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Defending life
from conception to natural death


News, 29 March 2004

29 March 2004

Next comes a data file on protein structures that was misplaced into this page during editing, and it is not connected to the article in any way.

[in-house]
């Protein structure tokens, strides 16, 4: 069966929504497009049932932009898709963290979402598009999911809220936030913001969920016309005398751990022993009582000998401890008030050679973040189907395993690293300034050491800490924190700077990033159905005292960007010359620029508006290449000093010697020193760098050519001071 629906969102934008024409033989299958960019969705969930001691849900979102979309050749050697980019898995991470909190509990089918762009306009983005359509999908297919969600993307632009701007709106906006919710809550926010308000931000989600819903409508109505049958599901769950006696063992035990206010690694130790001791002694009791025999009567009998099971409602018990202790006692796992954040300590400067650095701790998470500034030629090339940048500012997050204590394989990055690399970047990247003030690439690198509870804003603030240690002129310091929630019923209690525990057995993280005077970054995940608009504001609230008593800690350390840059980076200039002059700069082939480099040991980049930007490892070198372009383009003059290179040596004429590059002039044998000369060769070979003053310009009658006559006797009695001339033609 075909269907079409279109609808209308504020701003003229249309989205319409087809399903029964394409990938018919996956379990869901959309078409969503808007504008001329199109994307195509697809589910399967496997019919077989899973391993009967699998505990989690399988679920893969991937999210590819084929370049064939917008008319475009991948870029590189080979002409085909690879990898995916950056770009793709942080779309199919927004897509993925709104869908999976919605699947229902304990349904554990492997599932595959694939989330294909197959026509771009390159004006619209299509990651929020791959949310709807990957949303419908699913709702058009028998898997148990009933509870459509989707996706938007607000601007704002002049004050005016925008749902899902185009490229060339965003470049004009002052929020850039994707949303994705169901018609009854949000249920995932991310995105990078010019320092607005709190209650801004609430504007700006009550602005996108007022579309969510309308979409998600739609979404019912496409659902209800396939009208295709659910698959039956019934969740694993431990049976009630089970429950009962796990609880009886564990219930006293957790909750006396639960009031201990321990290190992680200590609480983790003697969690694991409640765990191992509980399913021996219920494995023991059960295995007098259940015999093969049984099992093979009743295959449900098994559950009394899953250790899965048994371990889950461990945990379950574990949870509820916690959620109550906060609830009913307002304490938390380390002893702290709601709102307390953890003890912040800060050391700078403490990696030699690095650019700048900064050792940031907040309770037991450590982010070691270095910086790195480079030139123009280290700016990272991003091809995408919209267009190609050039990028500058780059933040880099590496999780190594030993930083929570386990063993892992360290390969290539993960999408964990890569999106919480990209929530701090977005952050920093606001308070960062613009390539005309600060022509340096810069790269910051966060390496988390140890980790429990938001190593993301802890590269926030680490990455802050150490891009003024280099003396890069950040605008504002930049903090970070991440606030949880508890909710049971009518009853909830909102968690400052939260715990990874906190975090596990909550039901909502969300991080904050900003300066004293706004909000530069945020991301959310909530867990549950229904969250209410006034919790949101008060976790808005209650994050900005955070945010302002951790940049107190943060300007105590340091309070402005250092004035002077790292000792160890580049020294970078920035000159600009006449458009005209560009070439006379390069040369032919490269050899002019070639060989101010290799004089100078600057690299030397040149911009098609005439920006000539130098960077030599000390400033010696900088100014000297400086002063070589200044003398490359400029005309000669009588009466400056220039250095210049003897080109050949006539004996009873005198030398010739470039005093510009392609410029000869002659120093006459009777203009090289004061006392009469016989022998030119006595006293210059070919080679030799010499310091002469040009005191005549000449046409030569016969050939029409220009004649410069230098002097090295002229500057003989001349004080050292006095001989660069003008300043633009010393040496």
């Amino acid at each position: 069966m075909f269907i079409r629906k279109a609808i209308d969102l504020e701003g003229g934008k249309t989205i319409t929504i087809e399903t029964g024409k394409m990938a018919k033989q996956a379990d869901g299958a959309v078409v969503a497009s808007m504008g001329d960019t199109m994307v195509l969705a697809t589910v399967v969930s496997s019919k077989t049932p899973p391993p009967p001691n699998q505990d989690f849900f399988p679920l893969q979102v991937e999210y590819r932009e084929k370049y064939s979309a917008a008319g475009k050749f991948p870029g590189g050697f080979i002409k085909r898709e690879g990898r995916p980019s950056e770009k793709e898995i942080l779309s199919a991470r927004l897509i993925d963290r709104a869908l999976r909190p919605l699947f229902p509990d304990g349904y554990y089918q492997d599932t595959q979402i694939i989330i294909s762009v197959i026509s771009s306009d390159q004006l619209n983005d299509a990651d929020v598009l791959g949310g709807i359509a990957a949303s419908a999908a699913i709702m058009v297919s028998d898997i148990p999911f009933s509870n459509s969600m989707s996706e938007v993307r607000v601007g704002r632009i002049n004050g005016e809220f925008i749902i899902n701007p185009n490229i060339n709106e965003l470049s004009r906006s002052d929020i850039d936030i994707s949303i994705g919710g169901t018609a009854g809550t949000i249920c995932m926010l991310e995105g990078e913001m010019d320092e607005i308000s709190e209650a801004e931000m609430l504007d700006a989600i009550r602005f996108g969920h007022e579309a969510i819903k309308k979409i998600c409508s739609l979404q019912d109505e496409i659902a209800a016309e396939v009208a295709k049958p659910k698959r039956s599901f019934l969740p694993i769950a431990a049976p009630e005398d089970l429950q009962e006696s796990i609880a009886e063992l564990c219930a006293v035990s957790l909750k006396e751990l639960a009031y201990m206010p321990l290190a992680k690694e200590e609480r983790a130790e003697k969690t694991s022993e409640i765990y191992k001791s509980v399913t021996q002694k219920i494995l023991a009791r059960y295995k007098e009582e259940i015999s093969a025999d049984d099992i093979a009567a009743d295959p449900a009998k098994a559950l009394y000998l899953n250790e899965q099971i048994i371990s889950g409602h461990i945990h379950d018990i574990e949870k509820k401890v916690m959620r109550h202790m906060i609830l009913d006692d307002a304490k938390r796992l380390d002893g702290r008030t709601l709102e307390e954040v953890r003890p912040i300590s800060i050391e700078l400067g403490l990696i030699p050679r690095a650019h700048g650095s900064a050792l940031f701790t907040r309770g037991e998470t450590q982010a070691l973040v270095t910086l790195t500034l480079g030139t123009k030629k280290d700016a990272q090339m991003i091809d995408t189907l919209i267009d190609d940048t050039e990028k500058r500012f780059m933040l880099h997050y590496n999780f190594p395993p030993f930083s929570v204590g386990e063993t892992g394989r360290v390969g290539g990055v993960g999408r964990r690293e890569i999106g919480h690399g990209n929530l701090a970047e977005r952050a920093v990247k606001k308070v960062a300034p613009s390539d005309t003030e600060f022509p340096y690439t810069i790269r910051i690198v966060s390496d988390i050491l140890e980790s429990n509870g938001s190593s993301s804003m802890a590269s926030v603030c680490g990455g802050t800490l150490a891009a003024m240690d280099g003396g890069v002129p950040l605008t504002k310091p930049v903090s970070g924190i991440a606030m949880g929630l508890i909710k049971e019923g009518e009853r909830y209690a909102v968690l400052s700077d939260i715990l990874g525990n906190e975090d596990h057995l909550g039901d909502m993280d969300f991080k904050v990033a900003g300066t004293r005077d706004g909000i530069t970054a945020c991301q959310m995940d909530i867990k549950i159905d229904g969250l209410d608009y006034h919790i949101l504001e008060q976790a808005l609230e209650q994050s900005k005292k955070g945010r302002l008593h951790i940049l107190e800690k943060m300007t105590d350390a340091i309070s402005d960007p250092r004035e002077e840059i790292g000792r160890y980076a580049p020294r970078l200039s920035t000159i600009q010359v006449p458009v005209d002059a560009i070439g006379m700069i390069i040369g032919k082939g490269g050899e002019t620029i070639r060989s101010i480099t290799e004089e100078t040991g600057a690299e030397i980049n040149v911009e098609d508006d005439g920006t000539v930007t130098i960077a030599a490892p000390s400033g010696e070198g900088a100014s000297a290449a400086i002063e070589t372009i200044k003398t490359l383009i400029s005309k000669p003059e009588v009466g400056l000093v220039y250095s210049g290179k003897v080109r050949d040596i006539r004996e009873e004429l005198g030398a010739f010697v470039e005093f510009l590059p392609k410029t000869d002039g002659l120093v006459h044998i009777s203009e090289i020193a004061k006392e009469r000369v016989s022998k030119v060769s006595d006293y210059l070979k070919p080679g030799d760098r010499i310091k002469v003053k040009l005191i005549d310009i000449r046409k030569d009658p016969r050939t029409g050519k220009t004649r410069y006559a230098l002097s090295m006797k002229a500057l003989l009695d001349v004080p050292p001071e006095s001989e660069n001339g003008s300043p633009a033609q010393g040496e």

29 March 2004 SPUC has held its first European Conference, bringing together delegates from 22 countries for presentations and workshops on key issues regarding the European parliament and draft constitution. Speakers included Lord Brennan, a Labour member of the House of Lords, Dr Lucio Romano of Italy's Movimento per la Vita, Jonathan Evans MEP, Dana Rosemary Scallon MEP and Professors Richard Wilkins. During the conference, Dana Rosemary Scallon was presented with an award by Dr Jack Wilke on behalf of the International Right to Life Federation for her pro-life work in the European parliament. [SPUC press release, 29 March] The fertility specialist who sparked controversy after he claimed to have implanted a cloned human embryo into the body of a woman is to open a new office in London. Dr Panos Zavos intends to spend two days a month in London meeting couples who want to use pre-implantation diagnosis to select the sex of their child, after which the procedure will be carried out in the US. A spokeswoman for the HFEA said that although 'social' sex selection is illegal in the UK they could not control the process outside the country. [Sunday Herald, 28 March ] The Swedish government is to submit a bill to allow 'therapeutic' cloning, Yahoo News reports. Sweden already permits embryo experimentation for research into IVF, but the new bill would allow cloning by somatic nuclear cell transfer and the harvesting of embryonic stem cells for research purposes. [Yahoo News, 29 March ] New figures for Scotland have revealed that areas with the highest levels of deprivation such as Greater Glasgow and Lanarkshire also have the highest rate of stillbirth. Experts believe that poverty is a strong factor in stillbirths, which have been falling in the UK since the Second World War. Scotland's overall stillbirth rate is 5.5 per 1000 births, compared with the European average of 4.9. Smoking and the age of the mother can also be contributing factors but over half of all stillbirths are unexplained. [Scotland on Sunday, 28 March ] A Massachusetts hospital has lost a legal attempt to withdraw food and fluids from a patient known to be against euthanasia, reports. Barbara Howe suffers from advanced Lou Gehrig's Disease and is unable to speak, though she is not comatose, and she told her daughter before becoming ill that she wanted aggressive treatment until she became brain dead. The hospital has not apologised for its behaviour towards Mrs Howe, stating that it would care for her but would not "artificially prolong her life beyond what it should be." [, 26 March ] Britain's rising asthma rates could be tackled by improving the diets of pregnant women, The Independent reports. Britain has the highest rate of childhood asthma in the world, with British children three times more likely to be asthmatic than Italian, French and German children. At a conference to be held next month, Professor John Warner will argue that 75% of asthma cases could be treated in the final three months of pregnancy, by increasing vitamin levels and eventually through the use of drugs. [The Independent, 28 March ] A man has been jailed for nine months for threatening to kill his pregnant girlfriend, Leeds Today reports. Jeremy Lindsay, prosecuting, said that Greg Waller "wanted her to have an abortion but she decided not to. He did not accept the pregnancy and said he wanted to have nothing to do with the baby." Mr Waller blindfolded Martell Henry and tied her hands behind her back before putting a noose around her neck. She freed herself after a struggle and raised the alarm. [Leeds Today, 27 March ]

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